February 8, 2019 – There’s a feud brewing in Kentucky, and it could make the legendary feud between the Hatfields and McCoys look tame. That feud in the years following the Civil War started with a forbidden romance, but this one is all about money – and whiskey.
Wednesday, when the Kentucky Distillers Association released its biennial study of the Bourbon industry’s economic impact on Kentucky, University of Louisville economists cited the multiplier effect of jobs indirectly linked to the industry such as coopers, truck drivers, and even marketing executives in claiming the industry is responsible for 20,100 jobs.
However, that estimate did not include retail employment at the state’s liquor stores. Not all Kentucky liquor retailers have benefitted from the state’s boom in Bourbon-related tourism, which drew an estimated 1.4 million visitors to Kentucky distilleries in 2018 according to the KDA. While no specific statistics are available, anecdotal evidence suggests retailers in Louisville, Lexington, Bardstown, and other areas located near distilleries do benefit from tourist traffic along the Kentucky Bourbon Trail.
As Bourbon-related tourism has grown in recent years, there has been an uneasy truce between the retailers and the distillers. As recently as a few years ago, it was common for distillery shops to price their whiskies slightly higher than local retailers were charging, while emphasizing that they were not trying to take business away from small businesses in the community. In addition, distillers are only allowed to sell a visitor 4.5 liters of whiskey – the equivalent of six 750ml bottles – each day, while retailers have no limit.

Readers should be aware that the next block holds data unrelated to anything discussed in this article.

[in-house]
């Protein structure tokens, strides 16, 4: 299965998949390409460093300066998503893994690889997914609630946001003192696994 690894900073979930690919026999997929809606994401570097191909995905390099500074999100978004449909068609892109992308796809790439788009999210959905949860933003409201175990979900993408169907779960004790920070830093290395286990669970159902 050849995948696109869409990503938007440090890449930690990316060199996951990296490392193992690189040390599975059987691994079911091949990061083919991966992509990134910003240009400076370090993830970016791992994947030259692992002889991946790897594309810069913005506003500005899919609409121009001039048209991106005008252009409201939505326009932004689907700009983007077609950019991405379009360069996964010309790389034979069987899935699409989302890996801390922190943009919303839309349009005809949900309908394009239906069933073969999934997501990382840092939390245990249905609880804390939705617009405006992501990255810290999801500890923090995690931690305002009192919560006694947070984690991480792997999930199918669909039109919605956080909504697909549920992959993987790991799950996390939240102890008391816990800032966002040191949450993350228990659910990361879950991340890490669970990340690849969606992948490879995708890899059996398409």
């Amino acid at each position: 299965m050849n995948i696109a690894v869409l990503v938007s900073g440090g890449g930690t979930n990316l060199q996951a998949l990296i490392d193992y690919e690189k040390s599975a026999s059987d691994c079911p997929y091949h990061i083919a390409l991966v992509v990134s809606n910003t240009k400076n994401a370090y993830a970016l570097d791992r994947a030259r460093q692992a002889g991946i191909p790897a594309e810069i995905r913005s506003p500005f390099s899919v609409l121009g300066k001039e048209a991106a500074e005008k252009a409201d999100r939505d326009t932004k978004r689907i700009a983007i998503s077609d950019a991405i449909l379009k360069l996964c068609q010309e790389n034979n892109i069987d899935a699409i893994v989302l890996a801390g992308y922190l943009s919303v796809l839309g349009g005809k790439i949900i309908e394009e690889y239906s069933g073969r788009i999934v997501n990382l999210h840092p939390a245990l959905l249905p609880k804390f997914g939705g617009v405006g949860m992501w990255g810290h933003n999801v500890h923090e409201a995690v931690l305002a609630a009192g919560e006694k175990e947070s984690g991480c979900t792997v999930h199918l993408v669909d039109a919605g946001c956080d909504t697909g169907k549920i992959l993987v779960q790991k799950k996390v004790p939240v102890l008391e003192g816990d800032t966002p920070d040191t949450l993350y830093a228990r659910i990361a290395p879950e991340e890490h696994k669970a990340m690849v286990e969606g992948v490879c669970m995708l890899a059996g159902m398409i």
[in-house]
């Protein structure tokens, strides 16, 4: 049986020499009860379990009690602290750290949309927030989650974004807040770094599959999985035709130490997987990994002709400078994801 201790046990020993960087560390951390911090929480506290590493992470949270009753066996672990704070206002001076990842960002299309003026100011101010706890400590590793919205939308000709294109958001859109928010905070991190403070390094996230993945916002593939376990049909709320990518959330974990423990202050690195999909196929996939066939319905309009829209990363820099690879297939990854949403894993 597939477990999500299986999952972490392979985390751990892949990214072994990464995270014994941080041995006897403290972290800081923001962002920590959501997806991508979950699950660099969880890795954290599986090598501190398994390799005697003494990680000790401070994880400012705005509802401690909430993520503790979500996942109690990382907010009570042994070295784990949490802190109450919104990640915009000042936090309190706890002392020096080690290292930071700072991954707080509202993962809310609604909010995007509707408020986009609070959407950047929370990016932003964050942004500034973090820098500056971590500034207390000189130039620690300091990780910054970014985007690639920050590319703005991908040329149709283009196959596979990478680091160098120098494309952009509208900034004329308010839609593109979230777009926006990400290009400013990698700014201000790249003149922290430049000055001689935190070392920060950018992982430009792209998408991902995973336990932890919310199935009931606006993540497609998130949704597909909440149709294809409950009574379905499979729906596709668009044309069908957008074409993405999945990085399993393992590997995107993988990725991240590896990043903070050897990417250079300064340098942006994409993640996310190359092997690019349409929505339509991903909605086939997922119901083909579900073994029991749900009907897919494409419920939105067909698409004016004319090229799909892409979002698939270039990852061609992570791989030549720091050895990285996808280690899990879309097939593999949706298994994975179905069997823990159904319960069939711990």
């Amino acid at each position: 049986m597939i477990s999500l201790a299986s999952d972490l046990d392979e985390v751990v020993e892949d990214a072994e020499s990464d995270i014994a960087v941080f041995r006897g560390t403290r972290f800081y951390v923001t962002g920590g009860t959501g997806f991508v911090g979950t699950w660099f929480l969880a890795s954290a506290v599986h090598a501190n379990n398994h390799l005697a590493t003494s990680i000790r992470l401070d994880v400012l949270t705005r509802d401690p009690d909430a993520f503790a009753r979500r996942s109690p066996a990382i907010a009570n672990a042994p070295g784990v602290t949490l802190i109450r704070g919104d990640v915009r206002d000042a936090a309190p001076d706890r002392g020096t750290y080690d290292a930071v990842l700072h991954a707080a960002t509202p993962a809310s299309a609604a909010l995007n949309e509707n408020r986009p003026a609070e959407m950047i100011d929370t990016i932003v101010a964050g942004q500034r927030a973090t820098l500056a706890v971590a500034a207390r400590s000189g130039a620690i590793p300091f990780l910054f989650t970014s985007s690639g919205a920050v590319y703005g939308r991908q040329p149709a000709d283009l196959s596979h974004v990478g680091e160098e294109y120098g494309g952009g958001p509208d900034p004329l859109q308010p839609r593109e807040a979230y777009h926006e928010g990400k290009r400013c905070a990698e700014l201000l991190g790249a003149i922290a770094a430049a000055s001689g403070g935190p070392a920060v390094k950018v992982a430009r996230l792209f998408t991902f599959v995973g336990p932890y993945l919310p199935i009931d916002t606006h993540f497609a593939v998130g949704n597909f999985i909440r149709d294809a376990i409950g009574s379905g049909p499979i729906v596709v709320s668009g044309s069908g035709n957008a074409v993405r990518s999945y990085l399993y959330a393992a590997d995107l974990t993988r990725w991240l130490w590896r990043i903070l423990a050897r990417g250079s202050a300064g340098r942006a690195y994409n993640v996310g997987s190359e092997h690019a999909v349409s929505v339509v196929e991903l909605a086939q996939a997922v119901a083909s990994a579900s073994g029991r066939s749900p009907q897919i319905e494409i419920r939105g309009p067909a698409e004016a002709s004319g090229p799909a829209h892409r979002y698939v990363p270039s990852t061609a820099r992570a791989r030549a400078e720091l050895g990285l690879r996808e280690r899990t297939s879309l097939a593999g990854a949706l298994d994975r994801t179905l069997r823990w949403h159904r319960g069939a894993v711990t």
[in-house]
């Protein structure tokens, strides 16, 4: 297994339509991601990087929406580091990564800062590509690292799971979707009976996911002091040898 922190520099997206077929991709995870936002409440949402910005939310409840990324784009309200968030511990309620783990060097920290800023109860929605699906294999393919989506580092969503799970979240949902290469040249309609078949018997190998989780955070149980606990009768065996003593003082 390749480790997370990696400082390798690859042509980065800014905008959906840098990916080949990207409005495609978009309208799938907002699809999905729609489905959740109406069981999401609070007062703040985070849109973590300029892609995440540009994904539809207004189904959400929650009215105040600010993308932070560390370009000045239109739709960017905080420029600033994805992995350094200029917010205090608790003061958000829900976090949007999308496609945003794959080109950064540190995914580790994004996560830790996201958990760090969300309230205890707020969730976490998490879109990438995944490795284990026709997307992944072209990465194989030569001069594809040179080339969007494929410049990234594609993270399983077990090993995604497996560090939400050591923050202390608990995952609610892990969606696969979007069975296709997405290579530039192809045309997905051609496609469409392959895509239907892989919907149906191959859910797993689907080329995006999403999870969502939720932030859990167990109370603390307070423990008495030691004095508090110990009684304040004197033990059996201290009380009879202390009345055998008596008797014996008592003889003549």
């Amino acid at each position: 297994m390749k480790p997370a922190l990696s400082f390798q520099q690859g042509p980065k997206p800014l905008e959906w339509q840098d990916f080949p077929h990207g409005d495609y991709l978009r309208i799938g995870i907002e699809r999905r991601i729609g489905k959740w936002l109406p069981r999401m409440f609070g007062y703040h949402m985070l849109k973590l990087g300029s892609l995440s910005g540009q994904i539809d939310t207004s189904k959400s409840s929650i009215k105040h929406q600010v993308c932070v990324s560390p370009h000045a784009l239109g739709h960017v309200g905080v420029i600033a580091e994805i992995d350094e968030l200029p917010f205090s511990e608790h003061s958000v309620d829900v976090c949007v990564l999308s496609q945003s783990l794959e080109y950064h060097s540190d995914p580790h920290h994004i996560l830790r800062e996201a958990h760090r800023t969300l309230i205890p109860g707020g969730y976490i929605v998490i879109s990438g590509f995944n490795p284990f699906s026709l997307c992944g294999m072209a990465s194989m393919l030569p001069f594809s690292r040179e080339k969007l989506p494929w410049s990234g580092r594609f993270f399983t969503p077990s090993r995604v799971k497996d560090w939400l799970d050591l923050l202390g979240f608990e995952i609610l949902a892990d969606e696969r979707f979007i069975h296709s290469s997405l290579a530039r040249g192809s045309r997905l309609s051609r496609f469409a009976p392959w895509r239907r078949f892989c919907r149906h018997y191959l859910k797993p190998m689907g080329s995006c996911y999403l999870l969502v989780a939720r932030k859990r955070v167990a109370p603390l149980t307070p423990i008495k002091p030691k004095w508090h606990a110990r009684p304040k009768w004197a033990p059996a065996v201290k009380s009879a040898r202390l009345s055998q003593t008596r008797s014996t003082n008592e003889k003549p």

That truce may be in its final days, though. The KDA is supporting House Bill 200 in this year’s session of Kentucky’s General Assembly, and the bill would remove one long-standing restriction that ensured parity between the distillery shops and retailers. Kentucky law requires that so-called “souvenir” bottles sold at distillery shops be made available to any licensed retailer in the state, making it impossible for distilleries to offer the “fill your own bottle from a cask” exclusive whiskies common at distilleries in Scotland and Ireland.
According to KDA President Eric Gregory, the legislation would create parity between distillers and Kentucky’s brewers and wineries, both of which can offer exclusive products in their shops. “It also keeps Kentucky competitive with other states, and distillers around the world, who have enjoyed this privilege for years,” he said in an email to WhiskyCast. “Visitors expect that they can buy something at one of our innovative and immersive visitor centers that they can’t get anywhere else, and they’re disappointed when they find that’s not the case,” he said.
However, that puts the distillers into direct conflict with the liquor retailers, who are already marshaling their forces to fight the bill. Karen Lentz is the executive director of the Kentucky Association of Beverage Retailers, and told WhiskyCast that her members already have problems getting access to the limited-edition releases now available at a number of the Commonwealth’s distilleries.
“We have lots of retailers who don’t get a single bottle of some premium products even though those products are sold at the distillery shop. Sometimes it’s just not practical for anyone who wants it to get it,” ” she said in an email while also providing a statement on the association’s behalf arguing the impact on consumers.